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15 of 16 people found the following review helpful By Jonathan Groner VINE VOICE on November 23, 2010
Format: Hardcover
Kim Eisler certainly has his way with an anecdote. Here he treats his readers to the inside story of the Oliver North case, the Monica Lewinsky scandal, the Ted Stevens trial, and other famous cases of the last 25 years or so. His account of how Williams & Connolly became as powerful as it is today takes up the story more or less where Evan Thomas' outstanding biography of Edward Bennett Williams leaves off -- at Williams' death in 1988. Eisler (full disclosure -- a former journalistic colleague of mine at Legal Times) has obtained as much access as any other journalist, or more, to the notoriously publicity-shy partners at the firm, including Brendan Sullivan, who almost never discusses his cases publicly. This book is a great read. Eisler grabs the reader's attention and holds it. My only reservation is that it tells the story through the careers of five leading partners (who are all interesting individuals, don't get me wrong) but doesn't really tackle the firm as a whole. Other partners are often bit players in the story of the five central characters. Perhaps it's my many years as a legal reporter, but I would have enjoyed learning a bit more about the administrative and management decisions that firm leaders made over the years, the conflicts and strains that no doubt accompanied the firm's growth to a size of 250 lawyers, the interesting issues (I assume) of ensuring the success of minority and women lawyers in the firm, and so on.
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2 of 2 people found the following review helpful By Suzanne Bonham on October 6, 2013
Format: Hardcover Verified Purchase
Very "readable." Introduces a lot of names in chapter intros, but he does a pretty good job working in references so you can keep track of who's who. Sometimes switches the references between first and last names, which can be confusing when tired.

Excellent analogies to todays' times, not stodgy or condescending.

Occasionally swings and misses. Said the film, The Silence of the Lambs, was about a FBI agent who prosecutes a cannibalistic killer. He was talking about first a psycho stalks Jodi Foster, then Jodi Foster plays a FBI agent after a psycho. Somehow, this oversight fits right into the lawyerly slanting and media spin jockeying.

Not enough to make it a bad read. Enjoyable and informative.
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Format: Kindle Edition
Any white collar criminal and all trial lawyers must read this interesting story of the representation every client should expect from his lawyer. The account of numerous and various legal engagements Williams & Connolly lawyers have been involved in since its founding outlines the ethical limits that are not crossed by the lawyers while aggressively, imaginatively and successfully representing clients. The representation by Sullivan, Barnett,Craig, Seligman et al is the epitome of the representation every client of every lawyer should expect and receive but as Masters clearly shows this type of legal work can be obtained from only Williams & Connolly. Regretfully the author gives almost no treatment of the firm's early years. Nonetheless, a masterful job of re- counting the more significant matters handled by a handful- albeit the most prominent- members of the Williams law firm and inculcating the firm's ethos in all of its lawyers for all types of matters. Masters is not a manual for lawyers; it is just an interesting chronology of various engagements for various clients and an extremely successful approach to trying cases.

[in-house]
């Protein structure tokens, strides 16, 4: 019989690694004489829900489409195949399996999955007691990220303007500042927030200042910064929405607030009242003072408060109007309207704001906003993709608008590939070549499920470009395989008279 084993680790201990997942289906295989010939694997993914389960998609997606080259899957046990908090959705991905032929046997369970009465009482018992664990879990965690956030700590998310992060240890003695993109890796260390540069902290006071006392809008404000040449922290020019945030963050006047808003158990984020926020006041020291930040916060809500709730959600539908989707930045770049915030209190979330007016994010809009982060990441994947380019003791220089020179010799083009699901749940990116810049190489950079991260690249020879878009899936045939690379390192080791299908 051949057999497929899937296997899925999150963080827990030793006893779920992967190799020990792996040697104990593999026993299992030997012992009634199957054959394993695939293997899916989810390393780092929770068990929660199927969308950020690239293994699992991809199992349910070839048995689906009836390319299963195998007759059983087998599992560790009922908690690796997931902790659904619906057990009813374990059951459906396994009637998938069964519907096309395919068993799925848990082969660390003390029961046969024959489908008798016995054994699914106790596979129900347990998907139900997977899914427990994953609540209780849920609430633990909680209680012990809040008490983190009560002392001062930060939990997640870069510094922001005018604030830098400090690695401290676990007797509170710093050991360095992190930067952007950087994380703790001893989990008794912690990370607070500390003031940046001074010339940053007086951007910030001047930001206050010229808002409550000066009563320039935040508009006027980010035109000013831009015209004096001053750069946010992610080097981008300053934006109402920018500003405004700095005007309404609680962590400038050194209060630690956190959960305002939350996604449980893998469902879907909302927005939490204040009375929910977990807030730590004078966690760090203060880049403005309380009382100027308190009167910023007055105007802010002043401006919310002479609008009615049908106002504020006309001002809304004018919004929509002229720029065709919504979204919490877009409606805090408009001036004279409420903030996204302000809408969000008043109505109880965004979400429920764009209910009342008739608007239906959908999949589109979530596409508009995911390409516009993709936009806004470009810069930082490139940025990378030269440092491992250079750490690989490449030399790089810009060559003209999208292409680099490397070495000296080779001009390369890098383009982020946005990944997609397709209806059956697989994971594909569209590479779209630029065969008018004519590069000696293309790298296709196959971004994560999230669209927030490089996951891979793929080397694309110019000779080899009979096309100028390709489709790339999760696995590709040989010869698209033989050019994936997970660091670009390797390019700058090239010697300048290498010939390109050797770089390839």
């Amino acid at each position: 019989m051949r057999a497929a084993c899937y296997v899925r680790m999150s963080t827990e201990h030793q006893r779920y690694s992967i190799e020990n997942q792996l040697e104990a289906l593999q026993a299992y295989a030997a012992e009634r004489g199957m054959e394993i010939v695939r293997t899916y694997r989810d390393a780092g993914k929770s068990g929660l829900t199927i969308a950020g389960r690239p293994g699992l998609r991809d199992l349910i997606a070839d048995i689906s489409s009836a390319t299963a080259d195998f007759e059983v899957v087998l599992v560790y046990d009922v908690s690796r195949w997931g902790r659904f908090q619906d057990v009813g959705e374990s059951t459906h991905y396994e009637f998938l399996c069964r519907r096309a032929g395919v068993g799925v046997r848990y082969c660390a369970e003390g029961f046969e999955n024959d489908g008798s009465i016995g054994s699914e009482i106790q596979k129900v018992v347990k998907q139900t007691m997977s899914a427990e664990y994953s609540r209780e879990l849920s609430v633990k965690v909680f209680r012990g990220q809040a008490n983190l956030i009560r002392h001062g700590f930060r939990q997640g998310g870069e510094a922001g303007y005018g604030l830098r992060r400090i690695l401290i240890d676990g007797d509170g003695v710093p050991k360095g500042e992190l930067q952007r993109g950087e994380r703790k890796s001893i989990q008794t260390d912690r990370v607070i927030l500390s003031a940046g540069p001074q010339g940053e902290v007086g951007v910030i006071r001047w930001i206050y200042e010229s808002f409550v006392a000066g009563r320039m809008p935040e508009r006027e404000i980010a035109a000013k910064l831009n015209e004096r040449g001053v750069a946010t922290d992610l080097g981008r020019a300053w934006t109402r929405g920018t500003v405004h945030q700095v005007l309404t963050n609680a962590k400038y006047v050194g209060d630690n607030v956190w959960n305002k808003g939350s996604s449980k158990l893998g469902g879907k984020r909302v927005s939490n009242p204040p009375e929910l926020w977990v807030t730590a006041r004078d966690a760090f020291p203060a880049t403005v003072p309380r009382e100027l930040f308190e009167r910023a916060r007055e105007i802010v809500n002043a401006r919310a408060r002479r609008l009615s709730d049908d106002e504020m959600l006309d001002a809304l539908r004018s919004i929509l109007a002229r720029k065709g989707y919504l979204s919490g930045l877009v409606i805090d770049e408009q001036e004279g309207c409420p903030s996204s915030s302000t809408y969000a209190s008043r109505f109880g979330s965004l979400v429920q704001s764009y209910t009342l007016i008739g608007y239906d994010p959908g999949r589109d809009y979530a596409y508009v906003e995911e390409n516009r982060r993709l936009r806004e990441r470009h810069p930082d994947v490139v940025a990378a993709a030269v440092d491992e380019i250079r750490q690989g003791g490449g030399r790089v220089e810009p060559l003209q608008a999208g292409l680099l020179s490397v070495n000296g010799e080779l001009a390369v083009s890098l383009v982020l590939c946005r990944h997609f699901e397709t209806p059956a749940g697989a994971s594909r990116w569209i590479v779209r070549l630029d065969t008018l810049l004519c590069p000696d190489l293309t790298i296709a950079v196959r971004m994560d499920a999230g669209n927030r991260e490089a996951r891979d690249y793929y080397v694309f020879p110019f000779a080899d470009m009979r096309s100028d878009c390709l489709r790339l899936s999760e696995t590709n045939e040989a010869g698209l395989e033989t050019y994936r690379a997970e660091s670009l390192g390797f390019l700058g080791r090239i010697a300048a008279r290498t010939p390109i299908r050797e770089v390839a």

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Format: Hardcover Verified Purchase
Kudos to Kim Eisler for what is among the top 5 books I've ever read about the legal profession in general and large law firms in particular. This author knows his stuff, from a legal perspective, and, equally importantly, knows how to keep interest in his story. (The characters in this book are so larger-than-life, I suppose it was relatively easy for Eisler to write an interesting yarn featuring them, but he also manages to intertwine the various episodes well; in addition, his excellent grasp of the relevant legal concepts make you confident you are reading a knowledgeably-written book as well. Highly, highly recommended for anyone with even the slightest interest in either Washington politics or large law firm life, or both.